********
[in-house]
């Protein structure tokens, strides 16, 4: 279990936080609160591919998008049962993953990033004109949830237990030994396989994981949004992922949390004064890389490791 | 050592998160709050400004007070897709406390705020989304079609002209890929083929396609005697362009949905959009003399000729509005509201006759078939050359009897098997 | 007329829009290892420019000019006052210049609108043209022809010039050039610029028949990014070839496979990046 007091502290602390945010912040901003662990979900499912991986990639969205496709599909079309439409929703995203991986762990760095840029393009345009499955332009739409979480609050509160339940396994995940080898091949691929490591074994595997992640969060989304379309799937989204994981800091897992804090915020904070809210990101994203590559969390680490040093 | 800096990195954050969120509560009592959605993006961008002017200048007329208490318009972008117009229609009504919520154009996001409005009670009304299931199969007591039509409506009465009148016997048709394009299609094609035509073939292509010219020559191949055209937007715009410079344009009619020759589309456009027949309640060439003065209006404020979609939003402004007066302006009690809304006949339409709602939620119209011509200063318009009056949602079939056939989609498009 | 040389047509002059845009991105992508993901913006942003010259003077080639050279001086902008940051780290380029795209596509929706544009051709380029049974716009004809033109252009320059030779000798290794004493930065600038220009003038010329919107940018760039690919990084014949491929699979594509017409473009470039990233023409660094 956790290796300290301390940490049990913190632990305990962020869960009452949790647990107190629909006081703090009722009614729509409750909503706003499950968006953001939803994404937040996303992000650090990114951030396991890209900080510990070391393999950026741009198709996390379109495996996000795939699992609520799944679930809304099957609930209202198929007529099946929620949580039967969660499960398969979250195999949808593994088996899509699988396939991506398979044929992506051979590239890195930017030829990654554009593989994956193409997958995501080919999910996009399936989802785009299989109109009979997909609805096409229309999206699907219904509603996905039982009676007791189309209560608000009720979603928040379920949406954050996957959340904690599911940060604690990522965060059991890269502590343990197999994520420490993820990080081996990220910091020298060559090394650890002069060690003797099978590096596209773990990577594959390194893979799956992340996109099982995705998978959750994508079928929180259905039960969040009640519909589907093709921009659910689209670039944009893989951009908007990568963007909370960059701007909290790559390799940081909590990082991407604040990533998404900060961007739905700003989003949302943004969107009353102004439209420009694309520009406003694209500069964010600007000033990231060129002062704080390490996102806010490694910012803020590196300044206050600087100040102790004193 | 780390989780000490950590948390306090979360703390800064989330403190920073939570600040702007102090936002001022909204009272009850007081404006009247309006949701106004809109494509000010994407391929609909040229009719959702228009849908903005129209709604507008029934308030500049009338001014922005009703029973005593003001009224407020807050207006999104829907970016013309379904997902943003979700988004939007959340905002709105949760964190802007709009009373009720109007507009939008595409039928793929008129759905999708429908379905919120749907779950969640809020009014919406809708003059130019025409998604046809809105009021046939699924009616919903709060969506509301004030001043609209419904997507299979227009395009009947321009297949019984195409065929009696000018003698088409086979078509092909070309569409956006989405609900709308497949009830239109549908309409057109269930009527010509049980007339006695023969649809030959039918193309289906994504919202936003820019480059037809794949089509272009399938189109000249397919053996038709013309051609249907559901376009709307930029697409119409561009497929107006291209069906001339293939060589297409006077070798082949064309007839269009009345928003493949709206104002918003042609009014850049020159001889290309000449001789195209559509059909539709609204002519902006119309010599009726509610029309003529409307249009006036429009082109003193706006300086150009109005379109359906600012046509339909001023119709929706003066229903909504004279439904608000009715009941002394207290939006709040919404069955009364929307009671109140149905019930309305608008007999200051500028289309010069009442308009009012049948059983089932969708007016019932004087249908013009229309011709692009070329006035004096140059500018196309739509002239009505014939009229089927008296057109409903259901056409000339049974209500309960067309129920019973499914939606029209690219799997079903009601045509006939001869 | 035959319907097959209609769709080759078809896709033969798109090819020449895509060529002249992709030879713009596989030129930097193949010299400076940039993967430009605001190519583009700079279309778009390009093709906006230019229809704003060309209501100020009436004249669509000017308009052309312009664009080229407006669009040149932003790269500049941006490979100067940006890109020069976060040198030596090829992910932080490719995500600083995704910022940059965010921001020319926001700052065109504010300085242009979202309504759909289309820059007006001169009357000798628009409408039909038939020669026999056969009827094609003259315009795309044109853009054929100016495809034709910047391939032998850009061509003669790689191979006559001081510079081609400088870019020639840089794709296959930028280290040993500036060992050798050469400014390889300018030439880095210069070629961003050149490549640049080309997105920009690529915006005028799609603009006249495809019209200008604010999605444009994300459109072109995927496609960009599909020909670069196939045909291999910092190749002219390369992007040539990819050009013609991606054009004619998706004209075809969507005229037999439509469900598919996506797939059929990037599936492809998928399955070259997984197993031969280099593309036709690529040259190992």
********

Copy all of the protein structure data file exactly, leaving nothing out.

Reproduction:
[in-house]
């Protein structure tokens, strides 16, 4: 279990936080609160591919998008049962993953990033004109949830237990030994396989994981949004992922949390004064890389490791 | 050592998160709050400004007070897709406390705020989304079609002209890929083929396609005697362009949905959009003399000729509005509201006759078939050359009897098997 | 007329829009290892420019000019006052210049609108043209022809010039050039610029028949990014070839496979990046 007091502290602390945010912040901003662990979900499912991986990639969205496709599909079309439409929703995203991986762990760095840029393009345009499955332009739409979480609050509160339940396994995940080898091949691929490591074994595997992640969060989304379309799937989204994981800091897992804090915020904070809210990101994203590559969390680490040093 | 800096990195954050969120509560009592959605993006961008002017200048007329208490318009972008117009229609009504919520154009996001409005009670009304299931199969007591039509409506009465009148016997048709394009299609094609035509073939292509010219020559191949055209937007715009410079344009009619020759589309456009027949309640060439003065209006404020979609939003402004007066302006009690809304006949339409709602939620119209011509200063318009009056949602079939056939989609498009 | 040389047509002059845009991105992508993901913006942003010259003077080639050279001086902008940051780290380029795209596509929706544009051709380029049974716009004809033109252009320059030779000798290794004493930065600038220009003038010329919107940018760039690919990084014949491929699979594509017409473009470039990233023409660094 956790290796300290301390940490049990913190632990305990962020869960009452949790647990107190629909006081703090009722009614729509409750909503706003499950968006953001939803994404937040996303992000650090990114951030396991890209900080510990070391393999950026741009198709996390379109495996996000795939699992609520799944679930809304099957609930209202198929007529099946929620949580039967969660499960398969979250195999949808593994088996899509699988396939991506398979044929992506051979590239890195930017030829990654554009593989994956193409997958995501080919999910996009399936989802785009299989109109009979997909609805096409229309999206699907219904509603996905039982009676007791189309209560608000009720979603928040379920949406954050996957959340904690599911940060604690990522965060059991890269502590343990197999994520420490993820990080081996990220910091020298060559090394650890002069060690003797099978590096596209773990990577594959390194893979799956992340996109099982995705998978959750994508079928929180259905039960969040009640519909589907093709921009659910689209670039944009893989951009908007990568963007909370960059701007909290790559390799940081909590990082991407604040990533998404900060961007739905700003989003949302943004969107009353102004439209420009694309520009406003694209500069964010600007000033990231060129002062704080390490996102806010490694910012803020590196300044206050600087100040102790004193 | 780390989780000490950590948390306090979360703390800064989330403190920073939570600040702007102090936002001022909204009272009850007081404006009247309006949701106004809109494509000010994407391929609909040229009719959702228009849908903005129209709604507008029934308030500049009338001014922005009703029973005593003001009224407020807050207006999104829907970016013309379904997902943003979700988004939007959340905002709105949760964190802007709009009373009720109007507009939008595409039928793929008129759905999708429908379905919120749907779950969640809020009014919406809708003059130019025409998604046809809105009021046939699924009616919903709060969506509301004030001043609209419904997507299979227009395009009947321009297949019984195409065929009696000018003698088409086979078509092909070309569409956006989405609900709308497949009830239109549908309409057109269930009527010509049980007339006695023969649809030959039918193309289906994504919202936003820019480059037809794949089509272009399938189109000249397919053996038709013309051609249907559901376009709307930029697409119409561009497929107006291209069906001339293939060589297409006077070798082949064309007839269009009345928003493949709206104002918003042609009014850049020159001889290309000449001789195209559509059909539709609204002519902006119309010599009726509610029309003529409307249009006036429009082109003193706006300086150009109005379109359906600012046509339909001023119709929706003066229903909504004279439904608000009715009941002394207290939006709040919404069955009364929307009671109140149905019930309305608008007999200051500028289309010069009442308009009012049948059983089932969708007016019932004087249908013009229309011709692009070329006035004096140059500018196309739509002239009505014939009229089927008296057109409903259901056409000339049974209500309960067309129920019973499914939606029209690219799997079903009601045509006939001869 | 035959319907097959209609769709080759078809896709033969798109090819020449895509060529002249992709030879713009596989030129930097193949010299400076940039993967430009605001190519583009700079279309778009390009093709906006230019229809704003060309209501100020009436004249669509000017308009052309312009664009080229407006669009040149932003790269500049941006490979100067940006890109020069976060040198030596090829992910932080490719995500600083995704910022940059965010921001020319926001700052065109504010300085242009979202309504759909289309820059007006001169009357000798628009409408039909038939020669026999056969009827094609003259315009795309044109853009054929100016495809034709910047391939032998850009061509003669790689191979006559001081510079081609400088870019020639840089794709296959930028280290040993500036060992050798050469400014390889300018030439880095210069070629961003050149490549640049080309997105920009690529915006005028799609603009006249495809019209200008604010999605444009994300459109072109995927496609960009599909020909670069196939045909291999910092190749002219390369992007040539990819050009013609991606054009004619998706004209075809969507005229037999439509469900598919996506797939059929990037599936492809998928399955070259997984197993031969280099593309036709690529040259190992």